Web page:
By Andrew Trask
In 2002, the Concepcion family received a “free” cell phone when they signed up with AT&T. Unfortunately, the free phone was not as free as the Concepcions thought; AT&T charged them sales tax for it. The Concepcions were angry, and sued. Their case was merged with a large class action. AT&T invoked its right (hidden in the fine print of its cell-phone contract) to arbitrate the case. The arbitration provision was pretty generous: the Concepcions would not have to pay any costs, and if they won more from the arbitrator than AT&T offered in settlement, AT&T would give them $7,500.
The federal trial court in California that heard the Concepcions’ case decided that, since the California Supreme Court had held that arbitration provisions that interfered with class actions were unconscionable, AT&T could not force these California plaintiffs to arbitrate. The Court of Appeals for the Ninth Circuit agreed. And so AT&T appealed the case to the Supreme Court.
The 2010-2011 term has proven to be an exciting one for class-action lawyers. The Supreme Court agreed to hear a number of cases that will have a large impact on how these giant lawsuits are waged. And AT&T Mobility LLC v. Concepcion, which the Court decided last week, has already created a firestorm among consumer advocates.
The specific holding sounds too technical to inspire much hooplah. The Court, in an opinion by Justice Scalia, held that when a state law conflicts with § 2 of the Federal Arbitration Act, the federal law preempts the state law. Justice Scalia’s reasoning was remarkably simple: the FAA was specifically enacted to prevent state courts from interfering with the results of arbitration. The California decision holding class-action waivers unconscionable specifically prevented individual arbitration of disputes. So for the FAA to have its intended effect, it would have to have that effect in this case.
So what makes this decision so controversial? A number of consumer advocates argue that, by allowing corporations to bargain for arbitration instead of class-action litigation, the Court struck a “crushing blow” against consumers’ rights.
The situation is not as dire as these class-action Cassandras would suggest. Their predictions of doom ignore the fact that 48 states had not adopted California’s blanket condemnation of arbitration clauses in the first place. (The lone exception was the Wisconsin Supreme Court, which adopted a similar rule in 2010.) Nonetheless, these other states have not suffered from a lack of consumer class-action cases. Simply put, not every company can (or will) make its customers sign an arbitration clause, even in order to avoid class-action litigation.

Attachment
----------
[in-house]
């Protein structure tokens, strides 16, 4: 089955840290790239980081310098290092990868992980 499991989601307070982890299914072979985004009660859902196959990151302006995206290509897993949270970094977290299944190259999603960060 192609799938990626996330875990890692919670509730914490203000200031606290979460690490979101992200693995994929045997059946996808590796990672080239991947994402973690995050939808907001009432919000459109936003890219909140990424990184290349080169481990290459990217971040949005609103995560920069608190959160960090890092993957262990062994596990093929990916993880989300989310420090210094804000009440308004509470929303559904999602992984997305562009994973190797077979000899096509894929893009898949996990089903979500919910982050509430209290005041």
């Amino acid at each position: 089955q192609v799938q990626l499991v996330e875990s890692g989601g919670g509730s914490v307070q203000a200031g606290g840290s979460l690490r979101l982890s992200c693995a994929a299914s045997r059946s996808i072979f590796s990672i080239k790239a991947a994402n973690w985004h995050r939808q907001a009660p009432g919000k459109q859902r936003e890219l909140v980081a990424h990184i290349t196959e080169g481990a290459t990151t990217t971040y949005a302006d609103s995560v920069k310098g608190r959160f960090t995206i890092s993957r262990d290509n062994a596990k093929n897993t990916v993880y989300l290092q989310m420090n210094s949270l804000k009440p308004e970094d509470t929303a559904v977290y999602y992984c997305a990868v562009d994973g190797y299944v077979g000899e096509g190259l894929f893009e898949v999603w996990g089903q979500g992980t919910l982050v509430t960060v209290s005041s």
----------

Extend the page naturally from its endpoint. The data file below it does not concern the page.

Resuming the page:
Nor, as some have claimed, has the decision deprived consumers of a fundamental right. The Supreme Court has held since the 1980s that a class action is “an exception to the usual rule that litigation is conducted by and on behalf of the individual named parties only.” And it reaffirmed earlier this year that class actions are procedural tools that cannot alter the substantive rights of litigants. In other words, like arbitration, a class action is a tool, but not a right.
Which tool works better for consumers? That depends on whom you ask. Class-action advocates claim that the large lawsuits deter corporate wrongdoing and get consumers money they could never recover on their own. But consumers don’t usually bring class actions, lawyers do. Moreover, few class actions are ever tried, and classwide settlements often benefit the lawyers far more than they do consumers. Advocates of arbitration point out that the process is quick, informal, and can result in real relief. But, despite the fact that consumers have expressed a preference for arbitration, comparatively few have actually taken advantage of it.
Of course, if both class actions and arbitration are tools, then their relationship is subject to change. And several Congressional Democrats, including Senator Richard Blumenthal (D-Conn.), Senator Al Franken (D-Minn.), and Representative Hank Johnson (D-Ga.) have already begun drafting a bill they call the Arbitration Fairness Act (not to be confused with the bill of the same name from 2009).
The 2010-2011 Supreme Court term has been very interesting for class actions. And if Blumenthal, Franken, and Johnson can get traction for their proposal, it looks like the 2011-2012 Congressional session will be as well.